The effect of guar gum on nutrient availability has been studied in cats. It was added to a standard diet at 0.4% dry matter basis, a higher rate than found in commercial foods and a level that “represents the threshold of guar gum inclusion to avoid production difficulties and textural problems.” (4) Adding guar gum to a standard commercial cat food “had a significant negative effect on apparent protein digestibility in many of the cats and tended to depress apparent fat and energy digestibilities.” (4) Translation? Guar gum inhibits protein AND fat metabolism, and cats need to eat more to compensate for the problem. As the issue was more severe in older cats that naturally have “compromised digestive efficiency,” this is a product to avoid especially in senior or otherwise GI-compromised cats (IBD, IBS, intestinal lymphoma, pancreatitis, etc.). The study also observed that the inclusion of guar gum decreased feces quality, with cats experiencing wet, loose stools and diarrhea.
Although I have not been able to confirm this, Livestrong.com indicates that guar gum may not only contain traces of soy, some forms of guar gum contain soy protein: up to 10% of the ingredient. (5) Soy is problematic for many reasons (and will be fifth in this series, Pet Food Ingredients to Avoid). But for the purposes of this post, apart from being primarily a GMO crop with the problems that entails, soy is often also an allergan. If your cat is allergic to soy and eats a product containing guar gum with soy proteins, kitty may be nauseous, vomit, have diarrhea, or develop a skin rash. If your cat is reacting to a food and you’re going crazy trying to identify a protein culprit, consider eliminating guar gum from your cat’s diet.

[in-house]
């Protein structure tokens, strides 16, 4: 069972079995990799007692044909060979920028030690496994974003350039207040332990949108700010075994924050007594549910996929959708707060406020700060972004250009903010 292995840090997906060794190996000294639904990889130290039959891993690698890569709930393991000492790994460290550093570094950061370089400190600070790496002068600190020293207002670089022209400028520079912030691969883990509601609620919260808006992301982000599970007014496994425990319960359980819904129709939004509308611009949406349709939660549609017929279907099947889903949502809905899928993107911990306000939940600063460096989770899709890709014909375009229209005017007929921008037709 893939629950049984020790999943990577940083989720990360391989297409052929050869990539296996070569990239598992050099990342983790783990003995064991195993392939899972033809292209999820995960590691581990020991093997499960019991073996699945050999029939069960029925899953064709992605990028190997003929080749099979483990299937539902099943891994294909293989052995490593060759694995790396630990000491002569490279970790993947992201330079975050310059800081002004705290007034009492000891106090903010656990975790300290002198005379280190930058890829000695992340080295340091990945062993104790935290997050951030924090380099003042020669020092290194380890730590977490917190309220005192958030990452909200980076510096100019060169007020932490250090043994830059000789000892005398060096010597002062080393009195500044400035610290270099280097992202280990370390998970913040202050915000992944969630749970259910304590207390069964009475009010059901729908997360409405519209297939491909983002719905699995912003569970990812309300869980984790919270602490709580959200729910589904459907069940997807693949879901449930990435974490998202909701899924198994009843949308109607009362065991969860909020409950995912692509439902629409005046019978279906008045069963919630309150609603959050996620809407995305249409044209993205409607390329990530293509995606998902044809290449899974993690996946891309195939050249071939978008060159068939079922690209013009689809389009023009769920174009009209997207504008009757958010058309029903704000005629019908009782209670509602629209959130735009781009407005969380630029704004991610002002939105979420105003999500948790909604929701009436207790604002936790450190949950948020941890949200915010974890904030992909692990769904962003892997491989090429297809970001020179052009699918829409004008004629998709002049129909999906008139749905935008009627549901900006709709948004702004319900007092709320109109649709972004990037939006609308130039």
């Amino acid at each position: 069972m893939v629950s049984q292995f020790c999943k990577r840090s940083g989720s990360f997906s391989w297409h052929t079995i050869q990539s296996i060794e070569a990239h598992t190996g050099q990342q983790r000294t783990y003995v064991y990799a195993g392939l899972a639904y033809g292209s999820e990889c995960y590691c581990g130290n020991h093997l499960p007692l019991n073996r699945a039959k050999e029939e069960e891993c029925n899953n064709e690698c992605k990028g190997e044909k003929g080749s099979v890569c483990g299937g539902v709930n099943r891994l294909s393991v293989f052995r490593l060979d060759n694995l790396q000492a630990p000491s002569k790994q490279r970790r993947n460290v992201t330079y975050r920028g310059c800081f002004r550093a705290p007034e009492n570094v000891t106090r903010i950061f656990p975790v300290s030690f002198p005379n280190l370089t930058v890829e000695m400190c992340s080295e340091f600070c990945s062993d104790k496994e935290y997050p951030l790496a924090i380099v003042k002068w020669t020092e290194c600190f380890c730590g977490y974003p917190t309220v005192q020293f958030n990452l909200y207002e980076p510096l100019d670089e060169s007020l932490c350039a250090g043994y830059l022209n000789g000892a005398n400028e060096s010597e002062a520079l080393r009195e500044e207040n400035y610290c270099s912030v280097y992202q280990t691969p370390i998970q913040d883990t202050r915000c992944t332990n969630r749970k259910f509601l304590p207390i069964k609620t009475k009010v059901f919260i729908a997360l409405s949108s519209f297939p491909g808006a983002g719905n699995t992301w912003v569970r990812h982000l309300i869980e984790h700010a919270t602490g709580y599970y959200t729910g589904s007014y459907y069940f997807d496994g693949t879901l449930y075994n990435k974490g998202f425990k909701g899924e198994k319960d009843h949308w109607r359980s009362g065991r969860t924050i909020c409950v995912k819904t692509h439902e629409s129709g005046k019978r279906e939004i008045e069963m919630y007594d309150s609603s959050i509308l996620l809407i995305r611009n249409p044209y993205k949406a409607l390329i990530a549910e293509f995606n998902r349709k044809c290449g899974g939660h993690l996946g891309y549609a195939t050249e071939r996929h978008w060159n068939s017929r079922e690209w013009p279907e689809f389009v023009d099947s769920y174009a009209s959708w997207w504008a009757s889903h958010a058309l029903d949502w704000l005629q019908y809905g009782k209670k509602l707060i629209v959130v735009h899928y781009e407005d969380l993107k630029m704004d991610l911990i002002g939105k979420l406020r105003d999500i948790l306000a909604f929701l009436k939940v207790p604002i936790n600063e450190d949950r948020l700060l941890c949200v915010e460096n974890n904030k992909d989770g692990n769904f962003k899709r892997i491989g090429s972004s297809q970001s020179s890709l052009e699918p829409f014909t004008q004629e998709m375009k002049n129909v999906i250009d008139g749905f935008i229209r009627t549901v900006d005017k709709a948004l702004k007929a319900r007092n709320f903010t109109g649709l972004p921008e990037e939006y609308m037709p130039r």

Finally, there are studies indicating that prolonged ingestion of guar gum increases the odds for developing colorectal cancer. One study explained that the soluble fiber does not raise distal butyrate concentration high enough to protect colon from cancer (as butyrate has been demonstrated to slow the growth of cancer cells in vitro). (6, 7, 8)
Bottom line? Guar gum doesn’t belong in cat food. Unfortunately, it’s nearly impossible to avoid. For healthy cats, it may not be a problem per se. But if your cat is experiencing any GI problems, you can’t identify a protein culprit and you’ve already eliminated grains, legume proteins and starches, carrageenan and xanthan gum, consider a short-term trial of plain, home-cooked food to see if the elimination of guar gum improves your cat’s symptoms.
1. Lewis J.H. 1992. Esophageal and small bowel obstruction from guar gum-containing “diet pills”: analysis of 26 cases reported to the Food and Drug Administration, Am J Gastroenterol 1992 Oct; 87 (10):1424-8.
2. Saeed S. et al. 2012. Antihyperglycemic and antiperlipidemic effects of guar gum on streptozoticin-induced diabetes in male rats, Pharmacogn Mag 2012 Jan-Mar; 8 (29):65-72.
3. Butt, M.S. 2007. Guar gum: a miracle therapy for hypercholesterolemia, hyperglycemia and obesity, Crit Rev Food Sci Nutr 2007; 47(4):389-96.
4. Harper, E.J. and Siever-Kelly, C. 1997. The effect of fibre on nutrient availability in cats of different ages, Rec Adv Anim Nutr in AU.
5. Marks, D. 2013. Guar Gum and Soy Allergy, Livestrong.com Updated October 21, 2013.
6. Okazaki H et al. 2002. Increased incidence rate of colorectal tumors due to the intake of a soluble dietary fiber in rat chemical carcinogenesis can be suppressed by substituting partially an insoluble dietary fiber for the soluble one, Int J Cancer 2002 Aug 1; 100(4):388-94.
7. Sengupta S. 2001. Dietary fiber and colorectal neoplasia, Dis Colon Rectum 2001 Jul; 44(7):1016-33.
8. McIntyre A. et al 1993. Butyrate production from dietary fibre and protection against large bowel cancer in a rat model, Gut 1993 Mar; 34 (3):386-91.